Tina Ramirez is the president and founder of Hardwired, Inc., a Virginia-based nonprofit organization dedicated to advancing religious freedom in law and policy. She shows leaders and lawyers in other countries how to defend religious freedom, and also works for the release of imprisoned victims.
Why did you call your organization “Hardwired”? I believe everybody is hardwired for living for something bigger. God wired me to stand up and defend religious liberty. I want everybody to be free to come to know the truth about God.
Sex trafficking is a hot topic among college students these days, but religious persecution is not. The Barna Group did a study that showed the youngest generation of adults is the least interested in religious freedom issues of any generation, yet religious oppression internationally and even in the United States is growing. Many social injustices around the world—trafficking, violence against women, the treatment of children, hatred of others—all have their base in religious oppression.
Religious persecution may seem to students theoretical, high up on the ladder of abstraction: Tell us about some accomplishments of Hardwired at ground level. In the past year I’m most proud of what we’ve been able to do in Sudan. We trained 17 Christians who lead churches and Bible colleges—many people don’t even know that there are Christians left in Khartoum, but there are—in how to draft a law to protect religious freedom, not just for them, but for everybody in Sudan. They drafted it and brought a whole group of Muslim human rights advocates to a second conference that we had, where we trained them in principles for religious freedom.
You still have a long way to go. We’ve been working on Sudan for so many decades. This is the one glimmer of hope that I’ve seen there in so long.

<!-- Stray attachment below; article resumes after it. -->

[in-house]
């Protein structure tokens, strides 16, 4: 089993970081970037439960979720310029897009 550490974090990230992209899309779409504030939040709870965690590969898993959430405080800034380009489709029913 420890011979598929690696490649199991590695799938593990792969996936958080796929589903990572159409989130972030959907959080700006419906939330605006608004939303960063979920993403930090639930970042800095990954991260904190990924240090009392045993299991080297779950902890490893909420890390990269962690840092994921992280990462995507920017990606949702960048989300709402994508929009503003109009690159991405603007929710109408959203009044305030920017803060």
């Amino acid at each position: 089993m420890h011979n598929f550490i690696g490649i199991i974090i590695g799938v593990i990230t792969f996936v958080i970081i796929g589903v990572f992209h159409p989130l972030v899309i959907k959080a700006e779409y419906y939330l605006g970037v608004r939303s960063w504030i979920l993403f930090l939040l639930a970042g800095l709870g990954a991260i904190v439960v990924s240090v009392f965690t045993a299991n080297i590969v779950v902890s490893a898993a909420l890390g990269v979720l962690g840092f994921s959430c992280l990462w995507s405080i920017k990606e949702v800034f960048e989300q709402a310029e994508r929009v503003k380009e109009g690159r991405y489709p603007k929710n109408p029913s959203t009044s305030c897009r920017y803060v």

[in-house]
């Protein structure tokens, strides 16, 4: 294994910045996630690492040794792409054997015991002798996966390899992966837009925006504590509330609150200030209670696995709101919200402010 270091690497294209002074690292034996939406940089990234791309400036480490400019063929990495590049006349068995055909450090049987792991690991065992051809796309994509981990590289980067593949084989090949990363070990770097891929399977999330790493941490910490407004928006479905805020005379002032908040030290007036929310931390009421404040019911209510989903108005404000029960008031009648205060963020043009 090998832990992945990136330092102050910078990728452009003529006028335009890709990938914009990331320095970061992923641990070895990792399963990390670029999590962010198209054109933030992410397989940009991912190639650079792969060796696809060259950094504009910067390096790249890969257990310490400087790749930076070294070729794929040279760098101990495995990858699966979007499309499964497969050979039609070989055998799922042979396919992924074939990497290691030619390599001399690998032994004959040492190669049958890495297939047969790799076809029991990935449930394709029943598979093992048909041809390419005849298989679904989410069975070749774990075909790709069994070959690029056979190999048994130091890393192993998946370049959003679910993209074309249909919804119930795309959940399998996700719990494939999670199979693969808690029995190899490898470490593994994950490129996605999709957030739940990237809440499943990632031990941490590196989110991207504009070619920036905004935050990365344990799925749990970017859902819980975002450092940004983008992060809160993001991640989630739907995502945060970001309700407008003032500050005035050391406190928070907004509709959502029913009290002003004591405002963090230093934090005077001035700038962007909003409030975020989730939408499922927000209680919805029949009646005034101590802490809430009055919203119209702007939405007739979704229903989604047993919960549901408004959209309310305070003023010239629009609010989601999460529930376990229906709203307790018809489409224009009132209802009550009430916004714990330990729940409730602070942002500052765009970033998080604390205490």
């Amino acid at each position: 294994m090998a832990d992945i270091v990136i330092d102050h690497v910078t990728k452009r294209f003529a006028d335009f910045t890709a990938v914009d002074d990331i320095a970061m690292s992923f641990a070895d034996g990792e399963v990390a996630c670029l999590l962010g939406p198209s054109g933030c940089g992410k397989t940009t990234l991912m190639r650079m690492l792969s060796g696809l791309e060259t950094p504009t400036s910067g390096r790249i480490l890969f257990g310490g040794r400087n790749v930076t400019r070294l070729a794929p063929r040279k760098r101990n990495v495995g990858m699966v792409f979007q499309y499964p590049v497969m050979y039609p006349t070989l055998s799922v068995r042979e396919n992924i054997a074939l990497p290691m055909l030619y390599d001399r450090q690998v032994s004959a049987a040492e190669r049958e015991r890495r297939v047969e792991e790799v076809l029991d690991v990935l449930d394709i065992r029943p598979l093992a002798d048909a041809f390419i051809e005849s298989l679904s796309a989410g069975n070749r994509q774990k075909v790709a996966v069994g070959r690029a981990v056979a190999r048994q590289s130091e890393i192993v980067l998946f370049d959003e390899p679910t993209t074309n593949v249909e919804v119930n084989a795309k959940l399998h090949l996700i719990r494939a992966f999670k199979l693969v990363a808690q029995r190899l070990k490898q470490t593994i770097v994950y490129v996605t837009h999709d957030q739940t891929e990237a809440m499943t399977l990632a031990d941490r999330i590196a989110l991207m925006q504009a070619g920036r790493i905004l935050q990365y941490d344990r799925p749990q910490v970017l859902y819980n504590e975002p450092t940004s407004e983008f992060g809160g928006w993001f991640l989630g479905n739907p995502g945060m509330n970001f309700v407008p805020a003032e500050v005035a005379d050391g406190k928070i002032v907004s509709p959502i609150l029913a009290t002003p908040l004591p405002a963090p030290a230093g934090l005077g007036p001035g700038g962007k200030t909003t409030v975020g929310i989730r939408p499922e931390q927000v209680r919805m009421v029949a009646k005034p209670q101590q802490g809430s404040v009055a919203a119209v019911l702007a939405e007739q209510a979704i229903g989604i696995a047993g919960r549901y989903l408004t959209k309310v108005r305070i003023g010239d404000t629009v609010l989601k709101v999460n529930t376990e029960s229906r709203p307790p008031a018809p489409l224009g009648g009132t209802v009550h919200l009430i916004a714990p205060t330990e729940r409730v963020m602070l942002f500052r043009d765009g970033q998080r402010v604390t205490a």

You work alongside women’s and gay rights groups that often don’t work with Christians. Has that been productive? In Sudan we’ve worked with Muslims and activists from across the board who recognize that all of their rights are tied into each other’s. Muslims who came to our conference hadn’t realized how Christians suffered as a result of their faith in Khartoum. The Christian men didn’t realize that Christian women faced persecution even worse than they did. In a country like Saudi Arabia, the government teaches in its textbooks how to kill Jews and Christians. It also teaches you to throw homosexuals off the cliff, but they’re human beings and shouldn’t be treated in that way, so we would stand in their defense in saying they shouldn’t be oppressed in that way. They have the right to come to know the truth just as every human being does.
You’re out-front with your Christian beliefs. Do some Christians think you should only be defending other Christians? I believe God made all of us to come to know Him, and without the freedom to come to know Him or to worship Him, how do Muslims come to know Him freely, or have the joy of worshipping Him in freedom? They might not choose what we choose, but they have the right to choose. I don’t believe in forcing Christ upon people. He wants people to know Him, and if they reject Him, then they’ve chosen their own future.
What have you done in India? We are training groups where there has been significant persecution against Christian, Muslim, and Sikh communities, and bringing them together in coalitions to document the violence. A lot of the violence there hasn’t been documented, so there hasn’t been a public awareness of the pattern of violence and impunity for which the government then can hold people accountable.